Page:The Voice of Truth.djvu/43

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perquisites, fame, tangling alliances, priest-craft, and spiritual wickedness in high places, struck hands and revelled in midnight splendor.—Trouble, vexation, perplexity, and contention, mingled with hope, fear, and murmuring, rumbled through the Union and agitated the whole nation as would an earthquake at the centre of the earth, the world, heaving the sea beyond its bounds, and shaking the everlasting hills; so, in hopes of better times, while jealousy, hypocritical pretensions, and pompous ambition were luxuriating on the ill-gotten spoils of the people, they rose in their majesty like a tornado, and swept through the land, till Gen. Harrison appeared, as a star among the storm-clouds, for better weather.

The calm came; and the language of that venerable patriot, in his inaugural address, while descanting upon the merits of the Constitution and its framers, thus expressed himself: "There were in it, features which appeared not to be in harmony with their ideas of a simple representative Democracy or Republic. And knowing the tendency of power to increase itself, particularly when executed by a single individual, predictions were made that, at no very remote period, the Government would terminate in virtual monarchy. "It would not become me to say that the fears of these patriots have been already realized.—But as I sincerely believe that the tendency of measures and of men’s opinions, for some years past, has been in that direction, it is, I conceive, strictly proper that I should take this occasion to repeat the assurances I have heretofore given of my determination to arrest the progress of that tendency, if it really exists, and restore the Government to its pristine health and vigor." This good man died before he had the opportunity of applying one balm to ease the pain of our groaning country, and I am willing the nation should be the judge, whether General Harrison, in his exalted station, upon the eve of his entrance into the world of spirits, told the truth or not: with acting President Tyler’s three years of perplexity, and pseudo-Whig democratic reign, to heal the breaches or show the wounds, secundum artum, (according to art.—) Subsequent events, all things considered, Van Buren’s downfall, Harrison’s exit, and Tyler’s self-sufficient turn to the whole, go to show, as a Chaldean might exclaim: Beràm etài elàuh beshmayàuh gauhàh rauzèen: (Certainly there is a God in heaven to reveal secrets.)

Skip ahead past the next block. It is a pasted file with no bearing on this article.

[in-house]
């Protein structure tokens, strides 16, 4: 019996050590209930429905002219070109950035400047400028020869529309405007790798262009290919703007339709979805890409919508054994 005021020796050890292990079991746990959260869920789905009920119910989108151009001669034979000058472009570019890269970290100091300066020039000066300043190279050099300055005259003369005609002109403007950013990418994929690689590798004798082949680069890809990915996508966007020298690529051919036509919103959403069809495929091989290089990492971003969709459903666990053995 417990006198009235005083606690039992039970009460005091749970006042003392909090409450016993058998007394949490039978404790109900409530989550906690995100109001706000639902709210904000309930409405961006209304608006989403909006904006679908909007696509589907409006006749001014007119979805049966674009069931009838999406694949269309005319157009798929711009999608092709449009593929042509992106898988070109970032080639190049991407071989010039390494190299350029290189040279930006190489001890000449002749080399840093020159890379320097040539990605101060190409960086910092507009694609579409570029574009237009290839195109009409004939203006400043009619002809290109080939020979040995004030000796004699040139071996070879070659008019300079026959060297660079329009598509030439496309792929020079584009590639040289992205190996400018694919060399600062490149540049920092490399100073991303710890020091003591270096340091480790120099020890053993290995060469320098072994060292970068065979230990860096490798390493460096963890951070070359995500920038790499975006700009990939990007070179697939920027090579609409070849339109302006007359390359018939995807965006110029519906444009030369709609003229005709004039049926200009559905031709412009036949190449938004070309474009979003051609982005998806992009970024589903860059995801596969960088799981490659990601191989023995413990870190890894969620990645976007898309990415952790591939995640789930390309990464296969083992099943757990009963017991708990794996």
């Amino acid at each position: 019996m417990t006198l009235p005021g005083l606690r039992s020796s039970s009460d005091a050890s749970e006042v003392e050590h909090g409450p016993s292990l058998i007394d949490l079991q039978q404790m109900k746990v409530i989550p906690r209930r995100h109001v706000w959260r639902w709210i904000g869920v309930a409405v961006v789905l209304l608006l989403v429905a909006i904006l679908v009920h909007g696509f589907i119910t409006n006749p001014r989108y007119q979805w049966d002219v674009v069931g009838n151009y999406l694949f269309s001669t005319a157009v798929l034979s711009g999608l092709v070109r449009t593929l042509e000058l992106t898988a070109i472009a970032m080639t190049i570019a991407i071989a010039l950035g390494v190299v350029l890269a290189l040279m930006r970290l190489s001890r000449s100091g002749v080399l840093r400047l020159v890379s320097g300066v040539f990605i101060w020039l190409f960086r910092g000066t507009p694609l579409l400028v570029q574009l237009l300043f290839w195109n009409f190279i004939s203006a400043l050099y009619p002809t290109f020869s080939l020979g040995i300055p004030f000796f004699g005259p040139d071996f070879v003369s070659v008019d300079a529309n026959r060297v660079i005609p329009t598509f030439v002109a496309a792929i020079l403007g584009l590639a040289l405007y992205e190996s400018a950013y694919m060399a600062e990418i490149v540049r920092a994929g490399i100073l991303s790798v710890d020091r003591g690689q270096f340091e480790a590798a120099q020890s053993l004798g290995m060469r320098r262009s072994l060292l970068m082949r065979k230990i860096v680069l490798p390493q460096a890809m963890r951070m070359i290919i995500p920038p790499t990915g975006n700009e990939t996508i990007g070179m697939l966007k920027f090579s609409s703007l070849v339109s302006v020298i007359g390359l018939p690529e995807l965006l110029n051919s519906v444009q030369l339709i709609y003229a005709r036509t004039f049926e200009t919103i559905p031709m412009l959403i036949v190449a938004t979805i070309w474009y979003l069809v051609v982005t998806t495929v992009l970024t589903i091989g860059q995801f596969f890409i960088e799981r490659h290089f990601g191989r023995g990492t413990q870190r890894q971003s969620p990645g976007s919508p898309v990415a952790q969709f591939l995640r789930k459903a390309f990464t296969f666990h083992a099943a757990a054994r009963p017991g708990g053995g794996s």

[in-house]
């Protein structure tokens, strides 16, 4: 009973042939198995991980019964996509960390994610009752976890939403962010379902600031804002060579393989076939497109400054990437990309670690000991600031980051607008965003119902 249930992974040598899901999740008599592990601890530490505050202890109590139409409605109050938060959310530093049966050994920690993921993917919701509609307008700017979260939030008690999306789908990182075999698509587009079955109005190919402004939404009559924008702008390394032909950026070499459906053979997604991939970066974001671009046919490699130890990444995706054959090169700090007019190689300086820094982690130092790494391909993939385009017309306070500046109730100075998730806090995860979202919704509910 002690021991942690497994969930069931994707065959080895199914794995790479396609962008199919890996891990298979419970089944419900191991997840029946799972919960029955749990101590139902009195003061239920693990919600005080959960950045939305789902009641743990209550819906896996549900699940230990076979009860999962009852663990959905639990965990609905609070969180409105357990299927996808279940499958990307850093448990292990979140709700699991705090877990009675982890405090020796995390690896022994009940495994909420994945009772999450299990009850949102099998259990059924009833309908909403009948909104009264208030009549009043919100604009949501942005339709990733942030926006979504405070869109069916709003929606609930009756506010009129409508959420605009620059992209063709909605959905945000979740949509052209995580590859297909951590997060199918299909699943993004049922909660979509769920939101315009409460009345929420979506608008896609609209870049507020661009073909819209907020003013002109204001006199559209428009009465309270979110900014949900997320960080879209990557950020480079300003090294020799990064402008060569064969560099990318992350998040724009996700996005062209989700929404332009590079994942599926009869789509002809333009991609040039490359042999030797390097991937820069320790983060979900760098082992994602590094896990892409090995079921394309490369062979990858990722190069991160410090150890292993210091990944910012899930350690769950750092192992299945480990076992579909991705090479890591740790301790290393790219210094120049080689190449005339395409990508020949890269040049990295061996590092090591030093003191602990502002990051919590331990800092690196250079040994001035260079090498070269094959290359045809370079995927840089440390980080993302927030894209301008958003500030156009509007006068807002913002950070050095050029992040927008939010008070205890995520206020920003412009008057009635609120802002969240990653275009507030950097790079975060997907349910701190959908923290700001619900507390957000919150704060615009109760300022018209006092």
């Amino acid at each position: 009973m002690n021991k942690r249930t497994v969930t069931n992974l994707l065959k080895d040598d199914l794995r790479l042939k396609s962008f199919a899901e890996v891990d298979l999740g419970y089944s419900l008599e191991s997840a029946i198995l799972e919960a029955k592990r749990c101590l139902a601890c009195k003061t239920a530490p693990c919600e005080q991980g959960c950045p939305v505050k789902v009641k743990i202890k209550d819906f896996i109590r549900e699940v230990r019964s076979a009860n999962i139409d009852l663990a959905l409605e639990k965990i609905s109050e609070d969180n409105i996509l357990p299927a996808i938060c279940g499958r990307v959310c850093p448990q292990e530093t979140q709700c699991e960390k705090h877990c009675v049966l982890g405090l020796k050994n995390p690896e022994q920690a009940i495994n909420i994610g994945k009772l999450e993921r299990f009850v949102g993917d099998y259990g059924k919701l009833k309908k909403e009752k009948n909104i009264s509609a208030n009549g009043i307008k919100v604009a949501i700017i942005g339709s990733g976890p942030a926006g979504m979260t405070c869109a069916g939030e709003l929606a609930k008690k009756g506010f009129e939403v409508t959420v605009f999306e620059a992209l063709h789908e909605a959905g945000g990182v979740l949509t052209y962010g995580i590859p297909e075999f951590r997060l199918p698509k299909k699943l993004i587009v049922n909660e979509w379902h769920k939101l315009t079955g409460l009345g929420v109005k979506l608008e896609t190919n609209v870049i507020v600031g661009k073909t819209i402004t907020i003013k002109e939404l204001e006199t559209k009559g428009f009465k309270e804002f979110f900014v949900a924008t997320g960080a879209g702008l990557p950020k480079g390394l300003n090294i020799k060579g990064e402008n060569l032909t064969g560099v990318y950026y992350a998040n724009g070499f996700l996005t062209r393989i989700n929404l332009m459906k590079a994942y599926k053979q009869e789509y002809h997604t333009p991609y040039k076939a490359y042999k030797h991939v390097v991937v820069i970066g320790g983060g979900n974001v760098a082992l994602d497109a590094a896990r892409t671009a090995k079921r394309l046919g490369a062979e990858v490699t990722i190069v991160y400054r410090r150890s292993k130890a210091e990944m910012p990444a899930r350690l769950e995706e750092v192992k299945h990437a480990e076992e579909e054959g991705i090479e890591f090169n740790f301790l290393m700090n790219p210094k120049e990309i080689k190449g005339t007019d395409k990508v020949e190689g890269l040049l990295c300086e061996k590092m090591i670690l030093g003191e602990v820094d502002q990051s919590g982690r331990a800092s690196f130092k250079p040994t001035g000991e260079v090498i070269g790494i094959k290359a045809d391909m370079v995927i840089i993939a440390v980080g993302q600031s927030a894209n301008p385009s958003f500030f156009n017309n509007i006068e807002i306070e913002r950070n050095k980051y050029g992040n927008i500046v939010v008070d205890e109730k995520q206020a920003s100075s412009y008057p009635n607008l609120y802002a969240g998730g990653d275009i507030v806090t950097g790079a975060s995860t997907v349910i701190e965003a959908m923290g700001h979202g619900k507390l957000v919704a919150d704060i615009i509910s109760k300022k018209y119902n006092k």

No honest man can doubt for a moment but the glory of American liberty is on the wane, and that calamity and confusion will sooner or later destroy the peace of the people. Speculators will urge a national bank as a savior of credit and comfort. A hireling pseudo priesthood